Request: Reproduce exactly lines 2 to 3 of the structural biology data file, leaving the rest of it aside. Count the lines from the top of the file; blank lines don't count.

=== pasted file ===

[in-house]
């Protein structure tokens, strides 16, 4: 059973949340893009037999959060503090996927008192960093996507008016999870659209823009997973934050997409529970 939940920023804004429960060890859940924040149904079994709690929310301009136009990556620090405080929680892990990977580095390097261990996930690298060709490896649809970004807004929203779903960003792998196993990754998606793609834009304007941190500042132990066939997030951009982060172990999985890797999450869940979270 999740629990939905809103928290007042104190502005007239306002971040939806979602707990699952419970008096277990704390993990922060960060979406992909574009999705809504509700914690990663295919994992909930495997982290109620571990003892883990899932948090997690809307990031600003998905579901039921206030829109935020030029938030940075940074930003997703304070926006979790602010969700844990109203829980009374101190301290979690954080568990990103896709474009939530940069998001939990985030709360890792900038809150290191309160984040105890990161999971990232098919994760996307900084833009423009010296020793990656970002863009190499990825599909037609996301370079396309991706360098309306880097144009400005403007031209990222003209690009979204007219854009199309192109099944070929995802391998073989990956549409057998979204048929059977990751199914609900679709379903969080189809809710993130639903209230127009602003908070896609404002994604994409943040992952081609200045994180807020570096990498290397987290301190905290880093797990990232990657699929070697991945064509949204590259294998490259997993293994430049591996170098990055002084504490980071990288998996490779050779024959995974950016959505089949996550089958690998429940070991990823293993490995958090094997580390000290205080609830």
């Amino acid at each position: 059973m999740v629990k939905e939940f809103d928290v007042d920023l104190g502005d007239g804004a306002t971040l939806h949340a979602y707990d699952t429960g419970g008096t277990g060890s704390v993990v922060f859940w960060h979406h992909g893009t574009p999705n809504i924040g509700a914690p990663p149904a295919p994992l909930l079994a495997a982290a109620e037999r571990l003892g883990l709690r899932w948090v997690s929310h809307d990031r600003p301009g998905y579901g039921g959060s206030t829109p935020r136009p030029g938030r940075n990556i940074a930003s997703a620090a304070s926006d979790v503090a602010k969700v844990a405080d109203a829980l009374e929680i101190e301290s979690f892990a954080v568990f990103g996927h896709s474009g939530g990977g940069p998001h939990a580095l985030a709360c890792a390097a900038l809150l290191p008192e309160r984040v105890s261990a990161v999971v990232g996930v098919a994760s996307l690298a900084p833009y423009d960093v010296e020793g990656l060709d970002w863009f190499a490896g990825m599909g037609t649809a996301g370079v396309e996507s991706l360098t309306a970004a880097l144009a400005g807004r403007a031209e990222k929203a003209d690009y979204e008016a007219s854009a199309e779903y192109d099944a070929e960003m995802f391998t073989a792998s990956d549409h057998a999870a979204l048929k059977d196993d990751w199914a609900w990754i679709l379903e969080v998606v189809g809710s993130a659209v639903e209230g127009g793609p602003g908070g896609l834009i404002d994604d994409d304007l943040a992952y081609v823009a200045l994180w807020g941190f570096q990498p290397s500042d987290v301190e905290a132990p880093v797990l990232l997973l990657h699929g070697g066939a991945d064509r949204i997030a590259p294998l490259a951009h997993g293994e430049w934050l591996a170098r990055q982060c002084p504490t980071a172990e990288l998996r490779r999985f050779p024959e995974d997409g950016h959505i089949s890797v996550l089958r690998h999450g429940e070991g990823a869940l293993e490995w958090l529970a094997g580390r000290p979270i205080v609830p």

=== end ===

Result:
């Protein structure tokens, strides 16, 4: 059973949340893009037999959060503090996927008192960093996507008016999870659209823009997973934050997409529970 939940920023804004429960060890859940924040149904079994709690929310301009136009990556620090405080929680892990990977580095390097261990996930690298060709490896649809970004807004929203779903960003792998196993990754998606793609834009304007941190500042132990066939997030951009982060172990999985890797999450869940979270 999740629990939905809103928290007042104190502005007239306002971040939806979602707990699952419970008096277990704390993990922060960060979406992909574009999705809504509700914690990663295919994992909930495997982290109620571990003892883990899932948090997690809307990031600003998905579901039921206030829109935020030029938030940075940074930003997703304070926006979790602010969700844990109203829980009374101190301290979690954080568990990103896709474009939530940069998001939990985030709360890792900038809150290191309160984040105890990161999971990232098919994760996307900084833009423009010296020793990656970002863009190499990825599909037609996301370079396309991706360098309306880097144009400005403007031209990222003209690009979204007219854009199309192109099944070929995802391998073989990956549409057998979204048929059977990751199914609900679709379903969080189809809710993130639903209230127009602003908070896609404002994604994409943040992952081609200045994180807020570096990498290397987290301190905290880093797990990232990657699929070697991945064509949204590259294998490259997993293994430049591996170098990055002084504490980071990288998996490779050779024959995974950016959505089949996550089958690998429940070991990823293993490995958090094997580390000290205080609830």
């Amino acid at each position: 059973m999740v629990k939905e939940f809103d928290v007042d920023l104190g502005d007239g804004a306002t971040l939806h949340a979602y707990d699952t429960g419970g008096t277990g060890s704390v993990v922060f859940w960060h979406h992909g893009t574009p999705n809504i924040g509700a914690p990663p149904a295919p994992l909930l079994a495997a982290a109620e037999r571990l003892g883990l709690r899932w948090v997690s929310h809307d990031r600003p301009g998905y579901g039921g959060s206030t829109p935020r136009p030029g938030r940075n990556i940074a930003s997703a620090a304070s926006d979790v503090a602010k969700v844990a405080d109203a829980l009374e929680i101190e301290s979690f892990a954080v568990f990103g996927h896709s474009g939530g990977g940069p998001h939990a580095l985030a709360c890792a390097a900038l809150l290191p008192e309160r984040v105890s261990a990161v999971v990232g996930v098919a994760s996307l690298a900084p833009y423009d960093v010296e020793g990656l060709d970002w863009f190499a490896g990825m599909g037609t649809a996301g370079v396309e996507s991706l360098t309306a970004a880097l144009a400005g807004r403007a031209e990222k929203a003209d690009y979204e008016a007219s854009a199309e779903y192109d099944a070929e960003m995802f391998t073989a792998s990956d549409h057998a999870a979204l048929k059977d196993d990751w199914a609900w990754i679709l379903e969080v998606v189809g809710s993130a659209v639903e209230g127009g793609p602003g908070g896609l834009i404002d994604d994409d304007l943040a992952y081609v823009a200045l994180w807020g941190f570096q990498p290397s500042d987290v301190e905290a132990p880093v797990l990232l997973l990657h699929g070697g066939a991945d064509r949204i997030a590259p294998l490259a951009h997993g293994e430049w934050l591996a170098r990055q982060c002084p504490t980071a172990e990288l998996r490779r999985f050779p024959e995974d997409g950016h959505i089949s890797v996550l089958r690998h999450g429940e070991g990823a869940l293993e490995w958090l529970a094997g580390r000290p979270i205080v609830p």